Burke student cut girl he dated, then himself, officials say

Burke student cut girl he dated, then himself, officials say
World-Herald News Service

UPDATE, Wednesday morning: Burke students said on social media that they were wearing white or blue today for 15-year-old Lacey Paige. Both Paige and her alleged assailant, Nick Cisar, 16, were listed in serious condition Wednesday at the hospital.

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They had dated and broken up, their classmates say.

Tuesday, authorities allege, Nick Cisar, 16, cut sophomore Lacey Paige in the abdomen and back outside the Junior ROTC assembly room in the basement of Burke High School. Cisar then tried to slash his own throat, sources say.

An Omaha police school resource officer responded swiftly and tended to both — and authorities put the school on lockdown for about an hour.

Both Paige, 15, and Cisar were taken to Creighton University Medical Center-Bergan Mercy in critical condition. Both were listed in serious condition Wednesday morning. Students posting on social media Wednesday said they were wearing white or blue today for Paige.

Facebook and other social media posts show Cisar posing with his trumpet and in marching band T-shirts. On Instagram he described himself as a “gamer” and a junior at Burke. Paige is shown with curly brown hair and bright brown eyes. Under one of her photos, Cisar commented: “You go girl.”

A Burke sophomore described Paige, who was in honors English, as “really nice, smart and quiet” in class.

Their fellow students said the stabbing capped an eerie couple of days at the school, which is near 120th Street and West Dodge Road. Friday, there were rumors of a school shooting threat — rumors that led some students to stay home. Monday brought an unsubstantiated rumor of a bomb threat.

Tuesday, things had seemed to return to normal, said sophomores Jake Fox and Hunter Eichelberger.

Then, just before 2 p.m., someone pulled a fire alarm — or something set off the alarm — just after the last period of the day began. Students shuffled out, standing in the rain for about 20 minutes.

Fifteen minutes after they returned to class, an administrator announced over the intercom that the school was going into lockdown.

“I could hear the terror in her voice,” Fox said. “Everyone seemed really alarmed. We were genuinely scared for our lives. You could see the shock and fear on people’s faces.”

Maki Mirzoeva, a freshman at Burke, was in the school’s band classroom but was called to the administrative office about the time of the stabbing. At the office, she heard school staff say “there’s blood” and saw administrators running and yelling.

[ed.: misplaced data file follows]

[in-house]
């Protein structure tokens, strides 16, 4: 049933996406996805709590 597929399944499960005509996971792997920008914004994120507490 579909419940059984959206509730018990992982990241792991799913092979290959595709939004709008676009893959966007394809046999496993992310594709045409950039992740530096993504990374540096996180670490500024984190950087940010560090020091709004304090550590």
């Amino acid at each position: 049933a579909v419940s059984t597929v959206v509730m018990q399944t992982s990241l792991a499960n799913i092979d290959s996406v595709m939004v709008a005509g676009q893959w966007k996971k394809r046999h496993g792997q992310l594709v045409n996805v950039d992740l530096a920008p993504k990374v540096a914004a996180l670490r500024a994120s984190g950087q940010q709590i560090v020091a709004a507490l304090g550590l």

Then the school was placed in lockdown. Mirzoeva said she waited in the office, where staff told the students that everything would be OK.

It made Mirzoeva think it might be a drill. Then she remembered the blood and the running.

“I was just panicking there,” she said. “Sitting down. Panicking. Full mode panic.”

In the classrooms, teachers closed the doors and students proceeded to the “blind corners” — those parts of a class that can’t be seen from the window in the door. Then texts started flying. Between students. From children to parents. Fox said he texted his parents that he was OK; they told him to remain calm.

Within three minutes, Fox said, he received word, via text, that there had been a stabbing.

The school remained on lockdown for about an hour. Once released, Eichelberger said, the students emerged from the building to quite a scene.

“It was kind of chaos,” he said. “The parking lot was crazy. All the parents pulled up and were trying to get in, which you can understand.”

Outside school, parents had waited anxiously as the school remained on lockdown. Phones were checked repeatedly. All eyes focused on the school’s entrance.

There was traffic around the school for blocks. Lines of cars parked along the street. Some parents waited in their cars. Others stood near school doors under umbrellas or got soaked.

“I’m sorry,” said two parents when stopped by a reporter. “Our hearts are just beating too fast.”

When reunited, many kids and parents left the parking lot arm in arm or holding hands.

Burke Principal Gaye Lannan commended students’ “maturity” in their response Tuesday. Lannan reassured parents that Omaha police will post additional police officers at the school Wednesday. She also postponed a practice SAT test that had been scheduled for Wednesday until later in October.

“This was an isolated incident and not related to any previous rumored threats,” Lannan said. “Our students did a phenomenal job of doing what they have practiced and following directions from staff. We emphasize that the safety of students and staff is our top priority.”

Omaha Police Officer Phil Anson said “the on-scene school resource officer was able to respond immediately and ask for assistance over radio, which got more officers on scene very quickly.”

Several police cars were in front of the school after the incident. Normal dismissal time is 3:05 p.m., but dismissal was delayed as police officers went room to room.

Students were released after 3:40 p.m., and school buses were operating. All after-school Burke High activities were canceled.

Fox said he hopes for the best for Paige — and hopes everything calms down at school.

“I feel safe at Burke,” Fox said. “A day like today can really make you consider the possibilities of what can happen.”

World-Herald staff writer Alia Conley contributed to this report.

We strive for accuracy. Report a typo, inaccuracy, or mistake here.

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